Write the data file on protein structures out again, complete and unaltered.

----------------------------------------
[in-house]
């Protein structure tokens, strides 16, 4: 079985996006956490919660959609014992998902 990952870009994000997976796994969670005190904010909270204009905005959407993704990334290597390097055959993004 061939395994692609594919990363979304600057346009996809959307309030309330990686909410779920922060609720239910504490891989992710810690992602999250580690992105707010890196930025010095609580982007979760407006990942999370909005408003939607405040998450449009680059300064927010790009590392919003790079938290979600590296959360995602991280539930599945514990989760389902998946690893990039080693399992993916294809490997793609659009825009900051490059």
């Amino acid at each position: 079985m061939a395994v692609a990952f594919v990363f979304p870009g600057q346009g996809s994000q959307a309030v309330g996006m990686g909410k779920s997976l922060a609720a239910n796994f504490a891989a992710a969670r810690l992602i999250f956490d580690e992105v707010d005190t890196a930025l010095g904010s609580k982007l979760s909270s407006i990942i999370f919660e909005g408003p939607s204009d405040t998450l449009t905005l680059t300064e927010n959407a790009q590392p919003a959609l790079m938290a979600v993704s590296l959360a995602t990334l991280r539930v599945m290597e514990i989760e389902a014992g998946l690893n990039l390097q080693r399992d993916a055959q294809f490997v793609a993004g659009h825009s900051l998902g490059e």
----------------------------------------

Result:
[in-house]
């Protein structure tokens, strides 16, 4: 079985996006956490919660959609014992998902 990952870009994000997976796994969670005190904010909270204009905005959407993704990334290597390097055959993004 061939395994692609594919990363979304600057346009996809959307309030309330990686909410779920922060609720239910504490891989992710810690992602999250580690992105707010890196930025010095609580982007979760407006990942999370909005408003939607405040998450449009680059300064927010790009590392919003790079938290979600590296959360995602991280539930599945514990989760389902998946690893990039080693399992993916294809490997793609659009825009900051490059």
């Amino acid at each position: 079985m061939a395994v692609a990952f594919v990363f979304p870009g600057q346009g996809s994000q959307a309030v309330g996006m990686g909410k779920s997976l922060a609720a239910n796994f504490a891989a992710a969670r810690l992602i999250f956490d580690e992105v707010d005190t890196a930025l010095g904010s609580k982007l979760s909270s407006i990942i999370f919660e909005g408003p939607s204009d405040t998450l449009t905005l680059t300064e927010n959407a790009q590392p919003a959609l790079m938290a979600v993704s590296l959360a995602t990334l991280r539930v599945m290597e514990i989760e389902a014992g998946l690893n990039l390097q080693r399992d993916a055959q294809f490997v793609a993004g659009h825009s900051l998902g490059e």